Earlier this week, I covered “The Sword of Damocles”, the first pioneering example of virtual and augmented reality technology from 1968. Unfortunately I was unable to locate a visual demo of it at the time, but thanks to Thomas Richter, he sent me a link to a short video demonstrating it in action:
The above GIF, text, and video came by way of this post on the Prosthetic Knowledge tumblr. I followed up on a number of the documents linked in this post, and what struck me was that virtual reality was (like the mouse, the internet, video conferencing, online dating, etc.) yet another pioneering technology realized during the 1960s.
While reading through the documents framing out these innovation in graphic user interfaces I recognized the name of their author, Ivan Sutherland. from the 1998 history of the internet Where Wizards Stay Up Late that I read early this semester. So, the same guy who designed the Sword of Damocles had replaced J.C.R. Licklider as the head of ARPA’s Information Processing Techniques Office a few years earlier in 1964. It’s remarkable how small this 1960s world of techncial inventions and innovations was.
Crazy enough, these far out 3-D virtual reality glasses from 1968 were by no means the most important of Sutherlands creations. Five years earlier he created Sketchpad as part of his Ph.D. thesis at Harvard. Sketchpad represented a revolutionary approach to graphic user interfaces and human-computer interaction by “using an x-y point plotter display and the recently invented light pen.” Interestingly enough for the purposes of the Internet Course, Sutherland’s vision for Sketchpad was inspired by Vannevar Bush’s “As We May Think” and helped realize some of Licklider’s vision in “Man Computer Symbiosis.” Below is a quote from Sutherland’s 1965 paper “The Ultimate Display:”
The ultimate display would, of course, be a room within which the computer can control the existence of matter. A chair displayed in such a room would be good enough to sit in. Handcuffs displayed in such a room would be confining, and a bullet displayed in such a room would be fatal. With appropriate programming such a display could literally be the Ultimate Display Wonderland into which Alice walked.
A vision of computer itnerfaces as the ultimate in a virtual reality wherein chairs work, handcuffs bind, and bullets kill. This notion of the looking glass as ameans to define the idea of computer displays as an entry to another world is fascinating, and it was all right there in the mid-1960s. Amazing how these engineers were remarkably poetic and expansive in their discussion of what might have just been technology—I wonder how much of this has to do with the example set by thinkers like Licklider and Bush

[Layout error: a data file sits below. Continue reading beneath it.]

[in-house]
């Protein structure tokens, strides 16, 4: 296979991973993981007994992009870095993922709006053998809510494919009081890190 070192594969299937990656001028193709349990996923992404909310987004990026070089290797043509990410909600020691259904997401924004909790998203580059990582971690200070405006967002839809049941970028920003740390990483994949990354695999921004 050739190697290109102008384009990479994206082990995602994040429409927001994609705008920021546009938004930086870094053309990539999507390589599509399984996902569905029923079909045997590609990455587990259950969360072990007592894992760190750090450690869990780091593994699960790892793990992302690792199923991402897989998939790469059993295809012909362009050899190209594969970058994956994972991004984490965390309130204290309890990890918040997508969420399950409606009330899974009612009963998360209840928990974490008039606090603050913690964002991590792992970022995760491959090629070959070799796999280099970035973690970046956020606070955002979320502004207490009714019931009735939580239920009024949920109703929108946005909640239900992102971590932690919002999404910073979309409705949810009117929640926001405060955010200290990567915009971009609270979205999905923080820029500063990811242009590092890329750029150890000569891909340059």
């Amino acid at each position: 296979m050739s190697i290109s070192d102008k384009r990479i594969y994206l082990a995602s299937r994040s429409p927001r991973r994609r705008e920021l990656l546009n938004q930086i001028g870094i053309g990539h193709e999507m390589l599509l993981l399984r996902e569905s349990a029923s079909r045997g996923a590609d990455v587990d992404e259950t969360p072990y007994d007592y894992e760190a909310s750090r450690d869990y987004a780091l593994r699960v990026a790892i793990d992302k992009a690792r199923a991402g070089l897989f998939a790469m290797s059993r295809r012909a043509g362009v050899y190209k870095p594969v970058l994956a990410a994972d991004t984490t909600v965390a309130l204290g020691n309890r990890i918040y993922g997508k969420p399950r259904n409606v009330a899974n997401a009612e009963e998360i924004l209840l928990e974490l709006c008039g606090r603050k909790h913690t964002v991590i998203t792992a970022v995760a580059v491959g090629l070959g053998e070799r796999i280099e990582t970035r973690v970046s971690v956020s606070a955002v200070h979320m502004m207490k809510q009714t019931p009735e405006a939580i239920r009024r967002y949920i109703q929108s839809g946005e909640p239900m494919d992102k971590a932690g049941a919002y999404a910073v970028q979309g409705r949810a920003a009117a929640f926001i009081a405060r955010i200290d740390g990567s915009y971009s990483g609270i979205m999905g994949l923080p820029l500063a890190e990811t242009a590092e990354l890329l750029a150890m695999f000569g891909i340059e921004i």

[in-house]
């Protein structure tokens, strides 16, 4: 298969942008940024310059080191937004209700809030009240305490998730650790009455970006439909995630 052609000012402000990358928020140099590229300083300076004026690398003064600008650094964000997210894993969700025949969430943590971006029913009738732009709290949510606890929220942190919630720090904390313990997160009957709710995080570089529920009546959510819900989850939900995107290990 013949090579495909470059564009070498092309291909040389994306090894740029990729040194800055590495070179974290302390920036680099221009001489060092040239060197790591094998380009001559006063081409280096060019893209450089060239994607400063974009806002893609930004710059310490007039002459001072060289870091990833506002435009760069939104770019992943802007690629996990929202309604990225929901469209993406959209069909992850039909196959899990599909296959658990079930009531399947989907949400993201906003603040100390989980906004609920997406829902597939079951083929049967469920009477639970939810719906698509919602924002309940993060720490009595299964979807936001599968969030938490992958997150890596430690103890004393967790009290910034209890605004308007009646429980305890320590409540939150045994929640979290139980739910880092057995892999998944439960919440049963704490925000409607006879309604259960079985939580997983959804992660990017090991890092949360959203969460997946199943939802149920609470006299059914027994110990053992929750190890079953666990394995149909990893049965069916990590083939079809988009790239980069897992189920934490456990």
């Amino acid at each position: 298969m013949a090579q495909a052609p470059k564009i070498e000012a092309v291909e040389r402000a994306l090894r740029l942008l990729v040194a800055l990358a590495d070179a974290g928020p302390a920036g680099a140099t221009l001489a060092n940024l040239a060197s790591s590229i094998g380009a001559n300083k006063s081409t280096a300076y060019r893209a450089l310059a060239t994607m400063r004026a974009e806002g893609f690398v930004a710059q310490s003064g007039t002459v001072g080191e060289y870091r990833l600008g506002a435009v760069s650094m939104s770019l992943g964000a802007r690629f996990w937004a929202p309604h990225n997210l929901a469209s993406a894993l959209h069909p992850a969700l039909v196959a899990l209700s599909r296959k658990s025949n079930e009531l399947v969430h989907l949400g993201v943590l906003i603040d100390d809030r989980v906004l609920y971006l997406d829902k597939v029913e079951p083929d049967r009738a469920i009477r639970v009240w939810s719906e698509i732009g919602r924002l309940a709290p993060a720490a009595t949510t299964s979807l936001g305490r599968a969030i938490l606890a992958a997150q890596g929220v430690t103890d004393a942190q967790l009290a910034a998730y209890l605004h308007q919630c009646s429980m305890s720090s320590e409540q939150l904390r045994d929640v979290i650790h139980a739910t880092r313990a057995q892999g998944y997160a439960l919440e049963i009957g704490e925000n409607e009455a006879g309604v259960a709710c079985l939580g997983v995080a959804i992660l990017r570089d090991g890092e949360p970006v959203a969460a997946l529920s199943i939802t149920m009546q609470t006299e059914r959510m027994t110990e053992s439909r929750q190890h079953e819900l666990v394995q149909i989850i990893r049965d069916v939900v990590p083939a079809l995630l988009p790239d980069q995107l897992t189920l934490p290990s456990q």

Another paper Sutherland authored in the 1968, “A Head-Mounted Three-Dimensional Display,” frames out the thinking and execution of “The Sword of Damocles.” While noting his findings with how folks experienced the 3-D headgear he noted:
Even with this relatively crude system, the three-dimensional illusion was real. Users naturally moved to positions appropriate for the particular views they desired. For instance, the “size” of a displayed cube could be measured by noting how far the observer must move to line himself up with the left face of the right face of the cube.
And that cube was real, well virtually at least. And as you can tell by the notes in this paper, Sutherland cites the work of Larry Roberts, the cheif architect of the internet, on several occasions in that paper. Particularly Roberts work on the Lincoln Wand at the Lincoln laboratory. Just like the internet, I’m finding these various inventions and creations were part of a more prevalent intellectual and cultural environment of creative approaches to what’s techncially possible at academic institutions with seemingly endless funding from the military-industrial complex.
Finally, during my search I found an oral history transcript from May 1, 1989 that featured Sutherland talking about his his tenure as head of DARPA’s Information Processing Techniques Office. He discusses the existing programs established by J. C. R. Licklider, his interaction with the research community, the budget, and the new initiatives started while he was there: projects in graphics and networking, the ILLIAC IV, and the Macromodule program. Interestingly enough, the oral history is part of a series of interviews recorded as part of a research project on the influence of DARPA on the development of computer science in the US. As I’m just wrapping up the first iteration of the Internet Course I feel like I’m only just beginning to scratch the surface of this unbelievably rich history.